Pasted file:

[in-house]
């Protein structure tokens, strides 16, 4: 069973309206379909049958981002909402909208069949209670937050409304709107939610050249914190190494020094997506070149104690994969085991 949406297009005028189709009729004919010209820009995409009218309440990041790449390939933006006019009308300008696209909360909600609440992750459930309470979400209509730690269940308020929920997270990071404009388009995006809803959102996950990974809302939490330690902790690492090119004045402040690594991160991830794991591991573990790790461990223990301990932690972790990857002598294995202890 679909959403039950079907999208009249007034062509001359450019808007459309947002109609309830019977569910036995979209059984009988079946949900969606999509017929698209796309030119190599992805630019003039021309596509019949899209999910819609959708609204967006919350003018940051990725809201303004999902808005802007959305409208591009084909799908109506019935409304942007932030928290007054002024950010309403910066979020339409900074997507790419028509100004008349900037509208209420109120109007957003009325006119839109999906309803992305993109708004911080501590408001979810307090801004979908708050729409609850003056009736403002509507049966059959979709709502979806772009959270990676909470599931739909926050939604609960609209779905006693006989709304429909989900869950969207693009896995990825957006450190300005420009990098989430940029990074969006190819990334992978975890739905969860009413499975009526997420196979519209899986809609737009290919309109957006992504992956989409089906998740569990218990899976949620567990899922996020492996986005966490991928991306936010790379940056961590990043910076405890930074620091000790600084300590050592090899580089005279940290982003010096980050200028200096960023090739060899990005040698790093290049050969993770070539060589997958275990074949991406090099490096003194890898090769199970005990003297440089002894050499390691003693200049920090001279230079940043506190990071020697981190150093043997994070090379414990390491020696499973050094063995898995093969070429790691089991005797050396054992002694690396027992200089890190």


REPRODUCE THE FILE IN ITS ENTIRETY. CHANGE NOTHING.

[in-house]
């Protein structure tokens, strides 16, 4: 069973309206379909049958981002909402909208069949209670937050409304709107939610050249914190190494020094997506070149104690994969085991 949406297009005028189709009729004919010209820009995409009218309440990041790449390939933006006019009308300008696209909360909600609440992750459930309470979400209509730690269940308020929920997270990071404009388009995006809803959102996950990974809302939490330690902790690492090119004045402040690594991160991830794991591991573990790790461990223990301990932690972790990857002598294995202890 679909959403039950079907999208009249007034062509001359450019808007459309947002109609309830019977569910036995979209059984009988079946949900969606999509017929698209796309030119190599992805630019003039021309596509019949899209999910819609959708609204967006919350003018940051990725809201303004999902808005802007959305409208591009084909799908109506019935409304942007932030928290007054002024950010309403910066979020339409900074997507790419028509100004008349900037509208209420109120109007957003009325006119839109999906309803992305993109708004911080501590408001979810307090801004979908708050729409609850003056009736403002509507049966059959979709709502979806772009959270990676909470599931739909926050939604609960609209779905006693006989709304429909989900869950969207693009896995990825957006450190300005420009990098989430940029990074969006190819990334992978975890739905969860009413499975009526997420196979519209899986809609737009290919309109957006992504992956989409089906998740569990218990899976949620567990899922996020492996986005966490991928991306936010790379940056961590990043910076405890930074620091000790600084300590050592090899580089005279940290982003010096980050200028200096960023090739060899990005040698790093290049050969993770070539060589997958275990074949991406090099490096003194890898090769199970005990003297440089002894050499390691003693200049920090001279230079940043506190990071020697981190150093043997994070090379414990390491020696499973050094063995898995093969070429790691089991005797050396054992002694690396027992200089890190």